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The European Parliament voted today for new laws that will allow consumers to access online subscribed content, like Netflix, while temporarily in another EU country - something the UK government must ensure British citizens continue to be able to benefit from after Brexit, Labour MEPs have said.

Under the new regulation, which comes into force in nine months, EU consumers will be able to access online content they have subscriptions to, when they are travelling outside their home country with their laptops, note-pads and mobile phones. Currently, access to these subscriptions is geo-blocked.

Mary Honeyball MEP, Labour’s European Parliament spokesperson on legal affairs, said:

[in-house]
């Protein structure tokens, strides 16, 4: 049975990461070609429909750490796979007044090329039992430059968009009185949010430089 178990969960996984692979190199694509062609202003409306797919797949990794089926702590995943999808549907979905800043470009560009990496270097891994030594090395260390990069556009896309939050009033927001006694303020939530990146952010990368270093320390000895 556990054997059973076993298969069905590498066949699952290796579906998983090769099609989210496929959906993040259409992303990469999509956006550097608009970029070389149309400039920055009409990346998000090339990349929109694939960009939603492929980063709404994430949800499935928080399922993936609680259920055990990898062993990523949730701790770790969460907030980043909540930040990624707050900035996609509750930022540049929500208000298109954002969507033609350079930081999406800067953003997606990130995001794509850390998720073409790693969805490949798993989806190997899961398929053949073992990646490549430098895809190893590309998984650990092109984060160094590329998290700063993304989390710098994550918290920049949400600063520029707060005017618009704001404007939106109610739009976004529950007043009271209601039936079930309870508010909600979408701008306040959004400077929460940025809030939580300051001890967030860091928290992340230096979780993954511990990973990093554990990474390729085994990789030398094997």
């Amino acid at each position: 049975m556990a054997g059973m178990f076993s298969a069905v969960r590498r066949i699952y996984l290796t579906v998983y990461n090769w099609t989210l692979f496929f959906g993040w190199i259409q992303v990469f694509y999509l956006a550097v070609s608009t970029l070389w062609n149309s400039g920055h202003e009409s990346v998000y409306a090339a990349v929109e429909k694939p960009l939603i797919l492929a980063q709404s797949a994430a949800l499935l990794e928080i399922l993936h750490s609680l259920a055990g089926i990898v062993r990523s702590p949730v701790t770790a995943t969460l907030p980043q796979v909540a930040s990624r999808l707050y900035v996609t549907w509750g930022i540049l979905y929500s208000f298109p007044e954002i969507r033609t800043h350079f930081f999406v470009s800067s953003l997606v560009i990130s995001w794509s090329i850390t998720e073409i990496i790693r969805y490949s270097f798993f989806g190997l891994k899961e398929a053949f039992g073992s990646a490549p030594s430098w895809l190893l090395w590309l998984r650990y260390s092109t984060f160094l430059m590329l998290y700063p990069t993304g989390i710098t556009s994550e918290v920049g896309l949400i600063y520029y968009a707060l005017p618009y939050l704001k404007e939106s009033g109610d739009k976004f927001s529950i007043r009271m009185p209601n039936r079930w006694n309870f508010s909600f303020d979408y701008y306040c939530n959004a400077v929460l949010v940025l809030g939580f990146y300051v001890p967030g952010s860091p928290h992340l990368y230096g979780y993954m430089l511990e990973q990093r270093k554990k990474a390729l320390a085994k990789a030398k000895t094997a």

“These new rules are great news, and will enable people who travel abroad to be able to access their online subscribed services like Netflix throughout the rest of the EU. It is therefore vital that British citizens - be they holidaymakers, students, or those who go abroad temporarily to work - are able to benefit from these new regulations after Brexit.

“This is just the latest in a series of EU laws that benefit consumers - next month, from June 15, mobile phone roaming charges will be completely abolished throughout the EU, ending rip-off holiday phone bills. In the upcoming talks, the UK government must work to ensure British citizens continue to benefit from these great developments after Brexit.”